Diabetes is no longer a disease of elderly people. It has changed its status from being mild disorder to one of the major causes of morbidity and mortality irrespective of the age. Diabetes is now supposed to be a major concern even for the children as young as 15 years. The prevalence of diabetes is rapidly rising all over the globe at an alarming rate. Although there is an increase in the prevalence of type 1 diabetes also, but the major driver of the epidemic is the more common form of diabetes, namely type 2 diabetes, which accounts for more than 90 per cent of all diabetes cases. The prevalence of diabetes seems to be more or less the same in both genders.
However, India leads the world with largest number of diabetic people earning the dubious distinction of being termed the “diabetes capital of the world”. The number of people with diabetes in India currently is around 40.9 million, which is expected to rise to 69.9 million by 2025 unless urgent preventive steps are taken.
This is a disturbing finding as the earlier age of onset combined with increasing prevalence of diabetes could have adverse effects on nation’s health and economy. A study from Delhi reports a high prevalence of insulin resistance in post pubertal children, which was associated with excess body fat and abdominal adiposity. This is of great concern because if the epidemic shifts to children it could have serious consequences on the health of the nation.
It is important to note that the studies that have shown an increase in prevalence of diabetes have also reported a very high prevalence of undiagnosed diabetes in the community. Urban rural differences in the prevalence of diabetes have consistently been reported from India. Study showed that the prevalence was three times higher among the urban (8.2%) population compared to the rural population (2.4%).
According to study,prediabetes state is the harbinger of future diabetes. Impaired glucose tolerance (IGT) and impaired fasting glucose (IFG) collectively called as prediabetic states, have a high risk of conversion to diabetes. The data on IGT and IFG are also equally important to analyze, as they are indicators of future diabetes prevalence and burden on the nation.
Several studies on migrant Indians across the globe have shown that Asian Indians have an increased risk for developing type 2 diabetes and related metabolic abnormalities compared to other ethnic groups. Although the exact reasons are still not clear, certain unique clinical and biochemical characteristics of this ethnic group collectively called as the “Asian Indian phenotype” is considered to be one of the major factors contributing to the increased predilection towards diabetes.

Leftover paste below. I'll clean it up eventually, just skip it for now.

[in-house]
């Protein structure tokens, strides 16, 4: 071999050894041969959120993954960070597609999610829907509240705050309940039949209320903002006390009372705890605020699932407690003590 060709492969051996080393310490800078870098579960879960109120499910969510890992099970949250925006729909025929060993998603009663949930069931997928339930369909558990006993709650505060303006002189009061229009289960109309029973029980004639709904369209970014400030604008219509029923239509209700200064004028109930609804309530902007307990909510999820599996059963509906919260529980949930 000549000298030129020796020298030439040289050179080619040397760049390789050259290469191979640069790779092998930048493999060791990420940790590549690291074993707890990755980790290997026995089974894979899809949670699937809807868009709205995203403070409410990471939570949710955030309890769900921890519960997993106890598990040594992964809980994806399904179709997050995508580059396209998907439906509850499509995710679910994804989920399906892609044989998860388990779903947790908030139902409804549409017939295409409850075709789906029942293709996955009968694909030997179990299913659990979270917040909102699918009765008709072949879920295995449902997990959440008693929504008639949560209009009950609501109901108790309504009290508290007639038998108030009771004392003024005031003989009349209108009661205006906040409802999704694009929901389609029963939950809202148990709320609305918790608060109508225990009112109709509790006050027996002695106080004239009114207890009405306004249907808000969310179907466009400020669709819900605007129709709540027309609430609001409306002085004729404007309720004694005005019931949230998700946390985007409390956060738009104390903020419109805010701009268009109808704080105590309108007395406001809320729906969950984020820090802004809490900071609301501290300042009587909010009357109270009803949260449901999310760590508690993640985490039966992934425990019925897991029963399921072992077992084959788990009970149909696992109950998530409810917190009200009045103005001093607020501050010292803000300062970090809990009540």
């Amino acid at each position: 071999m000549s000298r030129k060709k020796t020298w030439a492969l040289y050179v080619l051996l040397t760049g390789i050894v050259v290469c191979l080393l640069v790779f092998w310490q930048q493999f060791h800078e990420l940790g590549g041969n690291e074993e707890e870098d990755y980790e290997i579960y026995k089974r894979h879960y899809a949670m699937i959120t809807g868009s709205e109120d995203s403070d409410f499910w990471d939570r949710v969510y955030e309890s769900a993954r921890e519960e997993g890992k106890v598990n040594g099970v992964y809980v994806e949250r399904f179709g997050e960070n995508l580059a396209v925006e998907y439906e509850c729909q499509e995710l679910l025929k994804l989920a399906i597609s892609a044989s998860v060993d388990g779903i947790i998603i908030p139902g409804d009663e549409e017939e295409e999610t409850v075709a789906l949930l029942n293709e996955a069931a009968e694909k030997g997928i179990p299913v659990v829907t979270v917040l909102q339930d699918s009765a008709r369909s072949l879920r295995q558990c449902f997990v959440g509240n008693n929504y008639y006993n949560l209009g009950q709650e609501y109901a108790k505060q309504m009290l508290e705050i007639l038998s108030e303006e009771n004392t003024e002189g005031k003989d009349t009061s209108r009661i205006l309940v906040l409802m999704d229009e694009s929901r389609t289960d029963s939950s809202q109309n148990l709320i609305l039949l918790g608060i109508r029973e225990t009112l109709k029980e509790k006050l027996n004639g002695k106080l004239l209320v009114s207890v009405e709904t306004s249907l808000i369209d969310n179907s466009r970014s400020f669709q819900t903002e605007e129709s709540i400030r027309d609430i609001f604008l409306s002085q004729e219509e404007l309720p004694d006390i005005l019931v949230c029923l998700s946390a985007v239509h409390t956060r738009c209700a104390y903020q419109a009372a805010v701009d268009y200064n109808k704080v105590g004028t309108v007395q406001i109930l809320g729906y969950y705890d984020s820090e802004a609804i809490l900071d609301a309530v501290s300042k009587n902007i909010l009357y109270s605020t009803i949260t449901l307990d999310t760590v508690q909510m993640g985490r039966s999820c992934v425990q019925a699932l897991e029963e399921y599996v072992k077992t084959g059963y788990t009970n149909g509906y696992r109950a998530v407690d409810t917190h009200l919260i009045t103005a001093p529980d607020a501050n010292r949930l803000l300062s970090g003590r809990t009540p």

Despite having lower prevalence of obesity as defined by body mass index (BMI), Asian Indians tend to have greater waist circumference and waist to hip ratios thus having a greater degree of central obesity. Again, Asian Indians have more total abdominal and visceral fat for any given BMI and for any given body fat they have increased insulin resistance.
Studies on neonates suggested that Indian babies are born smaller but relatively fatter compared to Caucasian babies and are referred to as “the thin fat Indian baby”. A recent study confirmed this finding and suggested that the “thin fat phenotype” in neonates persisted in childhood and could be a forerunner of the diabetogenic adult phenotype. These findings suggest that Asian Indians are more prone to diabetes and related metabolic abnormalities.
However, the primary driver of the epidemic of diabetes is the rapid epidemiological transition associated with changes in dietary patterns and decreased physical activity as evident from the higher prevalence of diabetes in the urban population.
The fact that there is a shift in age of onset to younger age groups is alarming as this could have adverse effects on the nation’s economy. Hence, the early identification of at risk individuals and appropriate intervention in the form of weight reduction, changes in dietary habits and increased physical activity could greatly help to prevent, or at least delay, the onset of diabetes. Or else if the situation allowed to persist, as it is now, the time bomb of diabetes is bound to explode in massive proportion causing great damage to the people as well as nation.